Laujar de Andarax is a town in the Alpujarras with a special charm and a turbulent history. It nestles in the foothills of the Sierra Nevada. Opposite are the mountains of the Sierra de Gádor whilst a fertile valley separates the two mountain ranges. It is a delightful setting.
|Laujar de Andarax|
Laujar is located near the source of the AndaraxRiver that provides water for the numerous fountains in the town. There are a number of fine buildings too and none more so than its principal church – Iglesia Parroquial de la Encarnación.
Dating from the 17th century, this Mudéjar building with a Baroque finish is quite attractive. The church is known as the ‘Cathedral of Alpujarra’. It was built on the foundations of a mosque.
I do not know if it was the original mosque that was set on fire in 1500 with the population inside – they were hiding there during the first Moorish revolt. What I do know is that the entire Moorish population was obliged to convert to Christianity or leave the kingdom.
Those Moors who converted were known as moriscos. Later, 1568-71, there was a second Alpujarras rebellion. The leader of this revolt was Abén Humeya, King of the Moriscos. However, his nephew Aben Aboo assassinated him and proclaimed himself as his uncle’s successor. He established the capital of his kingdom in Laujar.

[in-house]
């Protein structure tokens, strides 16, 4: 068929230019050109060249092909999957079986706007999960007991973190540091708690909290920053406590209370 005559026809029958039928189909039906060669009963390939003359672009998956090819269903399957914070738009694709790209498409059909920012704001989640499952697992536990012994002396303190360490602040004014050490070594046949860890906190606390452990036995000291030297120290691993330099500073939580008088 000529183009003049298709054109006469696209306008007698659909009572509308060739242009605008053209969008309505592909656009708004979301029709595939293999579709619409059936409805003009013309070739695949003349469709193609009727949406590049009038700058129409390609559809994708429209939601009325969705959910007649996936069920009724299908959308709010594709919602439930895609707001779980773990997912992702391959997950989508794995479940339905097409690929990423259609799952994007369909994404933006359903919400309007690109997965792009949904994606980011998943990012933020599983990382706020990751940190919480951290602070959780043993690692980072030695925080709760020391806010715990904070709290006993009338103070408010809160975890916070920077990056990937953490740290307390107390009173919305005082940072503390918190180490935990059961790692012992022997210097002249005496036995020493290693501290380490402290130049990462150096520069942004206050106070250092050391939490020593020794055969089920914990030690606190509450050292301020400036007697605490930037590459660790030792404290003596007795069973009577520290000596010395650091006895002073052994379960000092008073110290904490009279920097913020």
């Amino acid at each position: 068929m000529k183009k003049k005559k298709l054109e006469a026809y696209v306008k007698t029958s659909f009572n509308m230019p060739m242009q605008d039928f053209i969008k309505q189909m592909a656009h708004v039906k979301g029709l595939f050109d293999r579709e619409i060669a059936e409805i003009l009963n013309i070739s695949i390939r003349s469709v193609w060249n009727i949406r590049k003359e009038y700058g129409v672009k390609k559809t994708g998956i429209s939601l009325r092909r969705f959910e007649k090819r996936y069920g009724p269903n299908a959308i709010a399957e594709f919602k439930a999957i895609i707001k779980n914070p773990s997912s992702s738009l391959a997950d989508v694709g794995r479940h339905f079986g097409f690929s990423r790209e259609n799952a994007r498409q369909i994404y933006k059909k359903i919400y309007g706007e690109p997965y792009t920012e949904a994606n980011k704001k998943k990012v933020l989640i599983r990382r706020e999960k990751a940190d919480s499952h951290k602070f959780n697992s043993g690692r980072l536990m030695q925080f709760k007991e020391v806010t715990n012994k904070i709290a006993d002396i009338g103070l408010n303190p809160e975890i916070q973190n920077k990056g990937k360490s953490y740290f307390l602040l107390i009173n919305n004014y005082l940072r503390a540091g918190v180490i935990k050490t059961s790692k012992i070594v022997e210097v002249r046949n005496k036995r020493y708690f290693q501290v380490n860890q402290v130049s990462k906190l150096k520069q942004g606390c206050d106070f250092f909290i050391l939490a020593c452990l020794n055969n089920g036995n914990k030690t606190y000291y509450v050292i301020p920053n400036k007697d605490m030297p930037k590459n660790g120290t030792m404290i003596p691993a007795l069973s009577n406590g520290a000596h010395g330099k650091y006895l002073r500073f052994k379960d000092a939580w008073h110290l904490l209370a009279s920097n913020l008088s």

Following many bloody battles, the moriscos were finally expelled from the Alpujarras. This town, like many others, was left deserted for many years until people from outside the Kingdom of Granada repopulated it.
Today, Laujar de Andarax is a thriving town and it is still a capital – it is the capital of the Alpujarra of Almería. It is well known for it’s wine and there are a number of bodegas locally that welcome visitors. It is one of the most accessible places in the Alpujarras being only a 40-minute drive from the coastal town of Almerimar.
|Nacimiento nr Laujar|
I frequently visit the Alpujarras and often go to Laujar to purchase some of its local produce – particularly honey and the delicious soplillos, which are chewy meringues made with almonds. However,
there is another reason I visit the town.
About 1 kilometre north of Laujar is ‘El Nacimiento’ – a delightful area of waterfalls, picnic areas and places to walk. My wife and I usually go there in Spring and Autumn on weekdays and, mostly, we have the place to ourselves. It is a haven of peace and tranquillity. Nacimiento means ‘birth’ and it is here that the Río Andarax starts its journey to the sea near Almería.